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Legendre Differential equation question.

  1. Jan 21, 2010 #1
    Legendre equation:
    [tex](1-x^2)y''-2xy'+n(n+1)y=0[/tex] Where -1< x < 1

    General solution is [tex]y(x)=c_1 P_n (x)+c_2 Q_n (x)[/tex]

    Where [tex]P_n (x)[/tex] is bounded and [tex]Q_n (x)[/tex] is unbounded on (-1,1).

    [tex]Q_n (x)=P_n (x)\int \frac{dx}{[P_n (x)]^2 (1-x^2)}[/tex]

    Question: Why is [tex]Q_n (x)[/tex] unbounded on (-1,1)?

    I tried to solve for [tex]Q_n (x)[/tex] by substitude [tex]P_n (x)[/tex] in, using partial fraction to simplify and integrate each terms individually.

    [tex]Q_n (x)=P_n (x)[ln(x+A) + ln(x+B)+ \frac{1}{x+C}.......][/tex]

    As you can see after multiplying [tex]P_n (x)[/tex] in, [tex] ln(x^+_- A)[/tex] is unbound at x=+/-A. Is that the reason Q is unbound on (-1,1)?

    But the second solution can be represented by an infinite series instead of

    [tex]Q_n (x)=P_n (x)\int \frac{dx}{[P_n (x)]^2 (1-x^2)}[/tex]

    where the power series is bounded on (-1,1).
    Last edited: Jan 22, 2010
  2. jcsd
  3. Jan 21, 2010 #2
    We have that (see, e.g., Abromowitz & Stegun, Handbook of mathematical functions)
    Q_ n(x)={\frac{1}{2}} \int_{-1}^1{\frac{P_n(y)dy}{x-y}},
    where the integral is defined from its Cauchy principal value.
    From this it is easy to see that [itex]Q_n(x)[/itex] diverges when [itex]x{\rightarrow}{\pm}1[/itex].
  4. Jan 21, 2010 #3
    I agree that it diverge at x=+/- 1. That is the reason it was specified on (-1,1).

    This is true for polynomial [tex]P_n (x)[/tex] also.

    Why only [tex]Q_n (x)[/tex] is unbounded if represented by power series?

    I updated the original post already.
    Last edited: Jan 22, 2010
  5. Jan 22, 2010 #4
    I remember that for a Legendre equation, one of the linearly independent solution is a polynomial Pn and the other one is an infinite series Qn. Do you meant to say that Qn(x) does not converge for x in (-1,1)?
    If it doesn't converges how can it be a solution. :confused:

    Just curious. Does this expression
    [tex]Q_n (x)=P_n (x)\int \frac{dx}{[P_n (x)]^2 (1-x^2)}[/tex]
    comes from applying Lagrange method of reduction of order ?
  6. Jan 22, 2010 #5

    [tex]Q_n (x)[/tex] obtained by Reduction of Order using [tex]P_n (x)[/tex].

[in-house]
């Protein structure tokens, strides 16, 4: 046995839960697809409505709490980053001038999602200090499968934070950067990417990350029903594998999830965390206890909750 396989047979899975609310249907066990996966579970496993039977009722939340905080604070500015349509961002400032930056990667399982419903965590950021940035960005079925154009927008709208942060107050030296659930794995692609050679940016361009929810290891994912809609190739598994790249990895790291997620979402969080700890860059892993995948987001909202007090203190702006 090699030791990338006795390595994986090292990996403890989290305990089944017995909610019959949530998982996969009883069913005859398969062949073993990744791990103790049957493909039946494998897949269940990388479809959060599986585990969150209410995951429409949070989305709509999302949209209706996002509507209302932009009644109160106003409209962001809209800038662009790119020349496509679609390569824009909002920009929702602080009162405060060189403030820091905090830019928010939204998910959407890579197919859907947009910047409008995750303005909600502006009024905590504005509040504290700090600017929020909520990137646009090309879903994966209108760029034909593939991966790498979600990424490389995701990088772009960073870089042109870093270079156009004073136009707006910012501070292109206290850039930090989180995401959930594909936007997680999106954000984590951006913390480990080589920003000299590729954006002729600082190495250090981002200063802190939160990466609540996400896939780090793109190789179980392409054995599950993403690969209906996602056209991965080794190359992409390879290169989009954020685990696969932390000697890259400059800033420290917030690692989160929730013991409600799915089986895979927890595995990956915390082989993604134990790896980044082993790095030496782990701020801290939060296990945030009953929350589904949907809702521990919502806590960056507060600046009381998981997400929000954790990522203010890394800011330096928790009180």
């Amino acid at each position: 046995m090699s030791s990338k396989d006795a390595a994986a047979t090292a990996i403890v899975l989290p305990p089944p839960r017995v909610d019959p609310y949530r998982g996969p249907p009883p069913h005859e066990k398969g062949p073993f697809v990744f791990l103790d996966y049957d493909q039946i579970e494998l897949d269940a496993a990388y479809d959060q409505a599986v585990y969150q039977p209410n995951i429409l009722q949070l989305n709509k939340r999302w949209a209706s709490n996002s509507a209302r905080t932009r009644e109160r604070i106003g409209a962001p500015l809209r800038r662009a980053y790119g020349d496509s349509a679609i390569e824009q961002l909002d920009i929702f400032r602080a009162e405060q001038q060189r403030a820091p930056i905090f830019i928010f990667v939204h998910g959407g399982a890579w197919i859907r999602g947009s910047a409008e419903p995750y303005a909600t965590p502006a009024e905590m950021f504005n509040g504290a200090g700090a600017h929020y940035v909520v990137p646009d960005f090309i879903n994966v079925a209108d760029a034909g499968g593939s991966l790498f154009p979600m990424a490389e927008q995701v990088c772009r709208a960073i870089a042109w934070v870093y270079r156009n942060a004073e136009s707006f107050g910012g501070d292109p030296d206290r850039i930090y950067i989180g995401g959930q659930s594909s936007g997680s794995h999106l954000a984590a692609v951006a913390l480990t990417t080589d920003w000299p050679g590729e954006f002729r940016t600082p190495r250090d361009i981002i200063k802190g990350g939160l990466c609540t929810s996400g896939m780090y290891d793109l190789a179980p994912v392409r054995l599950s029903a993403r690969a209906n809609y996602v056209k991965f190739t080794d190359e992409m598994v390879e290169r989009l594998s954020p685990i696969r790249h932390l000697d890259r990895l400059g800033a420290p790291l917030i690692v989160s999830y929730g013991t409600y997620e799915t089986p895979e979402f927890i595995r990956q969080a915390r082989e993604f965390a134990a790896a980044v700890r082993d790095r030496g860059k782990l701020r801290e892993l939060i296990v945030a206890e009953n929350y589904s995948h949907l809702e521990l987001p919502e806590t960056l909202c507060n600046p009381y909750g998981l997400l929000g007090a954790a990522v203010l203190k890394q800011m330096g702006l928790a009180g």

I never understand why they have two different form of [tex]Q_n (x)[/tex]. One as shown above and the other is an infinite series like you described.

    This is the two Legendre series. If n is an integer, one become a polynomial and the other solution remain a power infinite series.

    [tex] y_1 (x)=a_0 [1-\frac{n(n+1)}{2!}x^2 +\frac{(n-2)n(n+1)(n+3)}{4!}x^4 -\frac{(n-4)(n-2)n(n+1)(n+3)(n+5)}{6!}x^6..........][/tex](1)

    [tex] y_2 (x)=a_1 [x-\frac{(n-1)(n+2)}{3!}x^3 +\frac{(n-3)(n-1)(n+2)(n+4)}{5!}x^5 -\frac{(n-5)(n-3)(n-1)(n+2)(n+4)(n+6)}{7!}x^7..........][/tex](2)

    (1) and (2) obvious is continuous on (-1,1) and the series converge on (-1,1)

    The other is [tex]Q_n (x)=P_n (x)\int \frac{dx}{[P_n (x)]^2 (1-x^2)}[/tex](3) which have points of discontinuity as shown below is an example using (3) with n=2.

    General solution is [tex]y(x)=c_1 P_n (x)+c_2 Q_n (x)[/tex]
    [tex]P_2 (x)=\frac{1}{2}(3x^2 -1)[/tex]
    [tex]Q_2 (x)=P_2 (x)\int \frac{dx}{[P_2 (x)]^2 (1-x^2)}=\frac{1}{2}[3x^2 -1]\int \frac{dx}{{[\frac{1}{2}[3x^2 -1]^2 (1-x^2)}}[/tex]

    [tex]Q_2 (x)=\frac{2}{9}[3x^2 -1]\int \frac{dx}{{[x^2 -\frac{1}{3}]^2 (1-x^2)}}[/tex]

    [tex]Q_2 (x)=\frac{2}{9}[3x^2 -1]\int \frac{dx}{(x+\frac{1}{\sqrt{3}})^2 (x-\frac{1}{\sqrt{3}})^2 (1-x^2)}}[/tex]

    [tex]Q_2 (x)=\frac{2}{9}(3x^2 -1){\int \frac{Adx}{(x+\frac{1}{\sqrt{3}})}+\int \frac{Bdx}{(x+\frac{1}{\sqrt{3}})^2 }+\int \frac{Cdx}{(x-\frac{1}{\sqrt{3}})}+\int \frac{Ddx}{(x-\frac{1}{\sqrt{3}})^2 }+\int \frac{(E+Fx)dx}{(1-x^2 )}[/tex]

    Where A, B, C, D, E, F are constant numbers only.